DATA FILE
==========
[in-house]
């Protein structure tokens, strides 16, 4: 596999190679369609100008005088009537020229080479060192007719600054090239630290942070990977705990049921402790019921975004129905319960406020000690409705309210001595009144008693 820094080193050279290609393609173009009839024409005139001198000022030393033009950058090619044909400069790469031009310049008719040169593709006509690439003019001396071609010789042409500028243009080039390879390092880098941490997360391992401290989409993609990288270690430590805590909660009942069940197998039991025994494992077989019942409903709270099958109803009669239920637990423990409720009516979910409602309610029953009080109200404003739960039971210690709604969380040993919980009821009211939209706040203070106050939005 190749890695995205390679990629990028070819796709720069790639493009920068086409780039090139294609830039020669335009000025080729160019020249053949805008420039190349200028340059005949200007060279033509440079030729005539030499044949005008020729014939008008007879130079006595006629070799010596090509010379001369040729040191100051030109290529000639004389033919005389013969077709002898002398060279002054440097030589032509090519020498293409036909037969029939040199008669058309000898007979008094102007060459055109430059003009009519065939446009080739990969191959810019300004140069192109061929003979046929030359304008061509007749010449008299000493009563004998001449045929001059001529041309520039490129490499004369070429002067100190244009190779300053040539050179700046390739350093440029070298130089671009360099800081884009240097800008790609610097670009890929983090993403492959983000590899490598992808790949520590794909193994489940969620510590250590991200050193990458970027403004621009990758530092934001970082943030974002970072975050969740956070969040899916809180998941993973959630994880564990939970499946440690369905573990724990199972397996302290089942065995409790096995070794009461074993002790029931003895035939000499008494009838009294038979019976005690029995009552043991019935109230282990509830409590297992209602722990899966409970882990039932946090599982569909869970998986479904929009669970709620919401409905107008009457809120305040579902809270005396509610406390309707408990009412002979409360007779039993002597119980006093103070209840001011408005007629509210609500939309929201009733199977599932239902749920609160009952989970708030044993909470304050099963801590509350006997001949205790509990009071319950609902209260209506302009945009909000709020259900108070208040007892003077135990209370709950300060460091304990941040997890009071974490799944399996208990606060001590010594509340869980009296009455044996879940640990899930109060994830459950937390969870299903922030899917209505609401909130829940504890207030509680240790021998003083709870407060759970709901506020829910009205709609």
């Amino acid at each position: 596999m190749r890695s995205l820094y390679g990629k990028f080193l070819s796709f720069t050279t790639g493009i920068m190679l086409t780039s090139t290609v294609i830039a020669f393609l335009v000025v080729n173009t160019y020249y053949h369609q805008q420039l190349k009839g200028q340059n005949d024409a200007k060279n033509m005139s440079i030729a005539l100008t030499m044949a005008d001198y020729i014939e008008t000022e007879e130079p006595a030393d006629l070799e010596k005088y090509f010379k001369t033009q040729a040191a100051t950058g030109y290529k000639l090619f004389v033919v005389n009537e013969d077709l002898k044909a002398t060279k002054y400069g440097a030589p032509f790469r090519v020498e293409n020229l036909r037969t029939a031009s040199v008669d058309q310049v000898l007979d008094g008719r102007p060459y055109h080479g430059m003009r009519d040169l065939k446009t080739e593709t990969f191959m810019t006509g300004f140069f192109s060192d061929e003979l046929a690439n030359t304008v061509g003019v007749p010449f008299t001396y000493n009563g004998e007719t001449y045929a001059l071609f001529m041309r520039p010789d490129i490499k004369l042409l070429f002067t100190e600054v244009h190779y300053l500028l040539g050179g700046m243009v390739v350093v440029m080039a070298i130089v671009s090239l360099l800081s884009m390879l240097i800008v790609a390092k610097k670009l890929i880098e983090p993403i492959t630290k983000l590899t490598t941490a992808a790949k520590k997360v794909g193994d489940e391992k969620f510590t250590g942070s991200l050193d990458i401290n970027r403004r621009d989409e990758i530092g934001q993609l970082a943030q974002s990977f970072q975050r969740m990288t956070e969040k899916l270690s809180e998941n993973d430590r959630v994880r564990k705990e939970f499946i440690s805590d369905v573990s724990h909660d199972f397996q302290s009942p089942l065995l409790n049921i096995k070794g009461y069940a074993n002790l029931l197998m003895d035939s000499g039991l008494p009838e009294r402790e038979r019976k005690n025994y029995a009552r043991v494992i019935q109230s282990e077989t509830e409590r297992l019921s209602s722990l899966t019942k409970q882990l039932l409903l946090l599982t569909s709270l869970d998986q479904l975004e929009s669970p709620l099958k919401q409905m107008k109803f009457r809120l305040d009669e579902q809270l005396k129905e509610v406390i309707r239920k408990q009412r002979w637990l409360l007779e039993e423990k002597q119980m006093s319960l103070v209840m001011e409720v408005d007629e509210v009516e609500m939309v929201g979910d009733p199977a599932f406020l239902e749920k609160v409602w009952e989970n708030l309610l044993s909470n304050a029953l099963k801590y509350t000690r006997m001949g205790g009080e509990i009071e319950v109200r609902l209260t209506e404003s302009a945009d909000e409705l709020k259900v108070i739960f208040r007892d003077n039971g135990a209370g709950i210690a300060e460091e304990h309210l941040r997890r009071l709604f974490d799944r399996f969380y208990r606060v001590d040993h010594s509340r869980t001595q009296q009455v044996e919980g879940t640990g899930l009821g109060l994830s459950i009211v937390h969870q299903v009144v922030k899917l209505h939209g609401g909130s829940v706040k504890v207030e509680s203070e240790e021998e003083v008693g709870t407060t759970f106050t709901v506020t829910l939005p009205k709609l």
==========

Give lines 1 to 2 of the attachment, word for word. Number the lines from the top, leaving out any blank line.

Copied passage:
[in-house]
């Protein structure tokens, strides 16, 4: 596999190679369609100008005088009537020229080479060192007719600054090239630290942070990977705990049921402790019921975004129905319960406020000690409705309210001595009144008693 820094080193050279290609393609173009009839024409005139001198000022030393033009950058090619044909400069790469031009310049008719040169593709006509690439003019001396071609010789042409500028243009080039390879390092880098941490997360391992401290989409993609990288270690430590805590909660009942069940197998039991025994494992077989019942409903709270099958109803009669239920637990423990409720009516979910409602309610029953009080109200404003739960039971210690709604969380040993919980009821009211939209706040203070106050939005 190749890695995205390679990629990028070819796709720069790639493009920068086409780039090139294609830039020669335009000025080729160019020249053949805008420039190349200028340059005949200007060279033509440079030729005539030499044949005008020729014939008008007879130079006595006629070799010596090509010379001369040729040191100051030109290529000639004389033919005389013969077709002898002398060279002054440097030589032509090519020498293409036909037969029939040199008669058309000898007979008094102007060459055109430059003009009519065939446009080739990969191959810019300004140069192109061929003979046929030359304008061509007749010449008299000493009563004998001449045929001059001529041309520039490129490499004369070429002067100190244009190779300053040539050179700046390739350093440029070298130089671009360099800081884009240097800008790609610097670009890929983090993403492959983000590899490598992808790949520590794909193994489940969620510590250590991200050193990458970027403004621009990758530092934001970082943030974002970072975050969740956070969040899916809180998941993973959630994880564990939970499946440690369905573990724990199972397996302290089942065995409790096995070794009461074993002790029931003895035939000499008494009838009294038979019976005690029995009552043991019935109230282990509830409590297992209602722990899966409970882990039932946090599982569909869970998986479904929009669970709620919401409905107008009457809120305040579902809270005396509610406390309707408990009412002979409360007779039993002597119980006093103070209840001011408005007629509210609500939309929201009733199977599932239902749920609160009952989970708030044993909470304050099963801590509350006997001949205790509990009071319950609902209260209506302009945009909000709020259900108070208040007892003077135990209370709950300060460091304990941040997890009071974490799944399996208990606060001590010594509340869980009296009455044996879940640990899930109060994830459950937390969870299903922030899917209505609401909130829940504890207030509680240790021998003083709870407060759970709901506020829910009205709609």